Aviva Investors just announced it will divest from companies that don’t act on climate; are chemicals next?
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Aviva Investors just announced it will divest from companies that don’t act on climate; are chemicals next?

One of the world’s largest asset management companies, UK-based Aviva Investors, recently announced it will divest from oil, gas, mining, and utilities companies that do not meet its expectations on tackling climate change.

Divesting – the act of moving money away instead of investing – is nothing new. Fossil fuel divestments have been used as a means to exert economic pressure on companies with a large carbon footprint for at least a decade.

However, seeing asset management companies like Aviva Investors publicly stating they will divest from companies that don’t act on climate is not something you read every day.

 

Money talks

By investing the pooled funds from its clients, Aviva Investors and other asset management companies (AMCs) wield a lot of economic power. Often, these so-called mega fund managers can own two percent or more of a company, which may not sound like much but actually means they are very influential shareholders. Divestments by AMCs can be an important push towards a more sustainable future simply due to the sheer amount of money these companies control.

Usually, AMCs are ranked based on the size of the assets under management. Aviva has 486 billion dollars in assets under management. The world’s largest AMC, BlackRock, has 7318 billion dollars.

The threat of these kinds of investors leaving your company by divesting is obviously something to be concerned about. Financial investors thus have a big impact on the strategic decisions of companies.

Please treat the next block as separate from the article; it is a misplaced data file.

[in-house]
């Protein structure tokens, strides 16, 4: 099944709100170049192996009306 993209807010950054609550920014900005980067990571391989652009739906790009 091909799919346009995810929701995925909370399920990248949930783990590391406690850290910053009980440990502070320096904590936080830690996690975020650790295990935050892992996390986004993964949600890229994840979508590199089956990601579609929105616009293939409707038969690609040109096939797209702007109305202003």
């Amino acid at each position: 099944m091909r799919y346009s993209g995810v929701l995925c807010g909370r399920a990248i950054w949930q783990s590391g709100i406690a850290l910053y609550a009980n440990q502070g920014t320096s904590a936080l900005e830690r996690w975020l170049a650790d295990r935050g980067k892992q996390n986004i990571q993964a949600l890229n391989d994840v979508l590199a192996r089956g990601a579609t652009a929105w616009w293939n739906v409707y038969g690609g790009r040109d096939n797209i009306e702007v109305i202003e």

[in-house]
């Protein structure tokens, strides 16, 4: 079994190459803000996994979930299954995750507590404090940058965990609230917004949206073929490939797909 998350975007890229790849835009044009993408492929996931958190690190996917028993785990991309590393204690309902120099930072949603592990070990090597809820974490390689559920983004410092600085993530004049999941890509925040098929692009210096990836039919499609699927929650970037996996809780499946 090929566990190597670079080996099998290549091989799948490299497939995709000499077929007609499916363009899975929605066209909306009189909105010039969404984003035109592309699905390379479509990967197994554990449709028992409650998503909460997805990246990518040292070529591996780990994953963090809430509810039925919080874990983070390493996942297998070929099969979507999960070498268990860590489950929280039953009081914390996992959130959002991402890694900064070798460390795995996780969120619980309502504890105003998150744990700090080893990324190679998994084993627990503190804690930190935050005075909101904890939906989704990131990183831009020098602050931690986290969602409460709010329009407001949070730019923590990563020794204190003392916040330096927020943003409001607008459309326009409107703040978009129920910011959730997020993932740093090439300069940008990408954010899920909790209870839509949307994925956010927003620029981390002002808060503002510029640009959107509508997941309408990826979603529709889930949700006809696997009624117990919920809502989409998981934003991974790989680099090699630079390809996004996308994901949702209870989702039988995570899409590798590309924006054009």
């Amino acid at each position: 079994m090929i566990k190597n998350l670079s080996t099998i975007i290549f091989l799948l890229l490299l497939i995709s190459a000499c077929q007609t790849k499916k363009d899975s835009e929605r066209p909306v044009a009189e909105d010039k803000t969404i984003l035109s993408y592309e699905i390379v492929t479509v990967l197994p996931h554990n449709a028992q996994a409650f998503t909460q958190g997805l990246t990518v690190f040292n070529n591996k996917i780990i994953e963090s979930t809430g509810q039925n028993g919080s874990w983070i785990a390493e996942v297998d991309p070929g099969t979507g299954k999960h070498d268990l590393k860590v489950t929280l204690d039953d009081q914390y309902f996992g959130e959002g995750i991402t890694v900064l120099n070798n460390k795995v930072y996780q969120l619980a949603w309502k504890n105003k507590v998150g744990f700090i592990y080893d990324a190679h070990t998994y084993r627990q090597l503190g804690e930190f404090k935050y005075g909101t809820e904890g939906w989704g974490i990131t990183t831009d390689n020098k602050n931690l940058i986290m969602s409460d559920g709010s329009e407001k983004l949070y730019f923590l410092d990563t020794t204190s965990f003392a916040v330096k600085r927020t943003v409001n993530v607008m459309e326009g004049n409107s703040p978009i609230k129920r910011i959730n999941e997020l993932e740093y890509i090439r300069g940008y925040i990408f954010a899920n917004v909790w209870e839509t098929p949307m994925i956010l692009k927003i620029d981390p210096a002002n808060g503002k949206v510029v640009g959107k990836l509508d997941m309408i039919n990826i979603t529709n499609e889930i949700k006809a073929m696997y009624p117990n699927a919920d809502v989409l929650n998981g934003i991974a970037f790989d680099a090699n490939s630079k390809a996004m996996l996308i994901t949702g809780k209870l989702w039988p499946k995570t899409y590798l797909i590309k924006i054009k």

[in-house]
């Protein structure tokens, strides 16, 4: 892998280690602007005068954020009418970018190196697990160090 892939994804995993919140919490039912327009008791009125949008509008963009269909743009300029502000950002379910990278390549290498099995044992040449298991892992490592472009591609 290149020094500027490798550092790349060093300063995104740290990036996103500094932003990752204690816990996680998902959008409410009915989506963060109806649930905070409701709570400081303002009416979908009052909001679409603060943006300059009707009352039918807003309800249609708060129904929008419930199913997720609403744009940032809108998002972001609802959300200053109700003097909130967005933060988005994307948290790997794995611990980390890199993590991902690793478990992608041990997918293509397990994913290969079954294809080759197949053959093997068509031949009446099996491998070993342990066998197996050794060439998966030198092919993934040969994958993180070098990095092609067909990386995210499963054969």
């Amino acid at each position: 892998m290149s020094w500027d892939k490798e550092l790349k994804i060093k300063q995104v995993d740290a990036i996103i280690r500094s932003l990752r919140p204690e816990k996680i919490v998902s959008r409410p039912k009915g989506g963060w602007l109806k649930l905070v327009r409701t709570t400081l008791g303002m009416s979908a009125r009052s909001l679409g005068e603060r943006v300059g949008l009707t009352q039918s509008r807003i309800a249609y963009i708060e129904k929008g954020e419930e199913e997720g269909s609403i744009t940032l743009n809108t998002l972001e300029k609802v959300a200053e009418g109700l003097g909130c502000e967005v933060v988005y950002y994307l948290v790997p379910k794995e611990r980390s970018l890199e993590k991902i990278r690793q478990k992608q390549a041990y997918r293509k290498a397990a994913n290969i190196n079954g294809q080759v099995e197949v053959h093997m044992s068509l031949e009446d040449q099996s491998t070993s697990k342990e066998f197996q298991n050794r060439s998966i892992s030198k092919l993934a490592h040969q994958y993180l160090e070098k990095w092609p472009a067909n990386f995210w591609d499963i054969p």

Divesting in companies that manufacture toxic chemicals

Aviva’s intention to divest only covers climate change, at least for now. But even though chemicals aren’t mentioned, we know that Aviva has a very good understanding of the financial risks that the production of toxic chemicals implies.

The investment firm was closely involved when ChemSec developed the ChemScore sustainability ranking system, which scores the world’s largest chemical companies on their efforts to reduce their chemical footprints. Aviva has also repeatedly cited the lack of transparency surrounding the production of chemicals as a major problem for the industry.

We’ve also seen proof time and time again of how Aviva’s researchers and fund managers take toxic chemicals into consideration when making investment decisions, for example through its socially responsible investment (SRI) fund, the Stewardship Fund, which exclude companies involved in the production of certain toxic chemicals.

 

Production of chemicals is connected to climate change

It’s also worth noting that the chemical industry has a very close connection to climate change, as it is one of the largest drivers of the world’s oil demand. Clothing, packaging, electronics and other everyday items are made from petrochemicals, which account for 12% of global oil demand. Adding the energy for the production process tells you the challenge the industry is facing. And in the next 20 years it is set to demand even more.

One factor that weighs against the possibility of divesting from certain industries, like the chemical industry, is that pension funds are required by law to maximise returns for their shareholders. Most investors interpret this as not being legally allowed to avoid entire sectors. Obviously, a divestment strategy does not have to mean that you actively reject a whole industry ­– you could simply avoid the bad apples and then cherry-pick the chemical companies that are working towards a sustainable future.

But so far, most companies in the chemical industry seem to have been flying under the radar of most investors and divestment campaigns, at least in regard to toxic chemicals. Let’s see for how much longer.